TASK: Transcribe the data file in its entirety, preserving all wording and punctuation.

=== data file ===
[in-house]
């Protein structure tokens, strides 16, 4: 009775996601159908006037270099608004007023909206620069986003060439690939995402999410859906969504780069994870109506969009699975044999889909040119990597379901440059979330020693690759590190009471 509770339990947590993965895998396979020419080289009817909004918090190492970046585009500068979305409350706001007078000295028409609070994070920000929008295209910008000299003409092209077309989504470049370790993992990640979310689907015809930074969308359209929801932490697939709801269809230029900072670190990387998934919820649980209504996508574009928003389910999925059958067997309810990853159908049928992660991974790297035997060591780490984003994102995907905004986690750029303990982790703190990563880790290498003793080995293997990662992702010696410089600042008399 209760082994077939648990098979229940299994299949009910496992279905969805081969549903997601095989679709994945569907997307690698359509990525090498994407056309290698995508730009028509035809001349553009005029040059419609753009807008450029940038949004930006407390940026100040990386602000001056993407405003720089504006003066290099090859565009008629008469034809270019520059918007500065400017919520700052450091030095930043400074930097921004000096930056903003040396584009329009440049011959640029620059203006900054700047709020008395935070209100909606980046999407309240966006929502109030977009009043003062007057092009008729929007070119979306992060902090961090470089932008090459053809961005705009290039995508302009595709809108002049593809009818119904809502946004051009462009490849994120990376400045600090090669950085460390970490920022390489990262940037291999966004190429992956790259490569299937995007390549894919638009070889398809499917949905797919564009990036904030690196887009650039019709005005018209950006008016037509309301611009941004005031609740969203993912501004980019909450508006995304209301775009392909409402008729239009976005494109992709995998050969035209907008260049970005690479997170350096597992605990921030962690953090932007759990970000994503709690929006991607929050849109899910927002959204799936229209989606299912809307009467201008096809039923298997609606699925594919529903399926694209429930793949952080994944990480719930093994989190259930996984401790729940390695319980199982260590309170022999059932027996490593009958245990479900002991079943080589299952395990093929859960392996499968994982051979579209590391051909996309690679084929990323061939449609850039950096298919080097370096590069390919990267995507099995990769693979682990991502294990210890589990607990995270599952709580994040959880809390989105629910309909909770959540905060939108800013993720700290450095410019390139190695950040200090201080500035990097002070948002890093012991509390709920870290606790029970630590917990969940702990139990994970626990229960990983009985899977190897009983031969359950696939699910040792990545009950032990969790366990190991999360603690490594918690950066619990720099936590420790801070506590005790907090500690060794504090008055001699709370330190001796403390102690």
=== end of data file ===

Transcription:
[in-house]
């Protein structure tokens, strides 16, 4: 009775996601159908006037270099608004007023909206620069986003060439690939995402999410859906969504780069994870109506969009699975044999889909040119990597379901440059979330020693690759590190009471 509770339990947590993965895998396979020419080289009817909004918090190492970046585009500068979305409350706001007078000295028409609070994070920000929008295209910008000299003409092209077309989504470049370790993992990640979310689907015809930074969308359209929801932490697939709801269809230029900072670190990387998934919820649980209504996508574009928003389910999925059958067997309810990853159908049928992660991974790297035997060591780490984003994102995907905004986690750029303990982790703190990563880790290498003793080995293997990662992702010696410089600042008399 209760082994077939648990098979229940299994299949009910496992279905969805081969549903997601095989679709994945569907997307690698359509990525090498994407056309290698995508730009028509035809001349553009005029040059419609753009807008450029940038949004930006407390940026100040990386602000001056993407405003720089504006003066290099090859565009008629008469034809270019520059918007500065400017919520700052450091030095930043400074930097921004000096930056903003040396584009329009440049011959640029620059203006900054700047709020008395935070209100909606980046999407309240966006929502109030977009009043003062007057092009008729929007070119979306992060902090961090470089932008090459053809961005705009290039995508302009595709809108002049593809009818119904809502946004051009462009490849994120990376400045600090090669950085460390970490920022390489990262940037291999966004190429992956790259490569299937995007390549894919638009070889398809499917949905797919564009990036904030690196887009650039019709005005018209950006008016037509309301611009941004005031609740969203993912501004980019909450508006995304209301775009392909409402008729239009976005494109992709995998050969035209907008260049970005690479997170350096597992605990921030962690953090932007759990970000994503709690929006991607929050849109899910927002959204799936229209989606299912809307009467201008096809039923298997609606699925594919529903399926694209429930793949952080994944990480719930093994989190259930996984401790729940390695319980199982260590309170022999059932027996490593009958245990479900002991079943080589299952395990093929859960392996499968994982051979579209590391051909996309690679084929990323061939449609850039950096298919080097370096590069390919990267995507099995990769693979682990991502294990210890589990607990995270599952709580994040959880809390989105629910309909909770959540905060939108800013993720700290450095410019390139190695950040200090201080500035990097002070948002890093012991509390709920870290606790029970630590917990969940702990139990994970626990229960990983009985899977190897009983031969359950696939699910040792990545009950032990969790366990190991999360603690490594918690950066619990720099936590420790801070506590005790907090500690060794504090008055001699709370330190001796403390102690």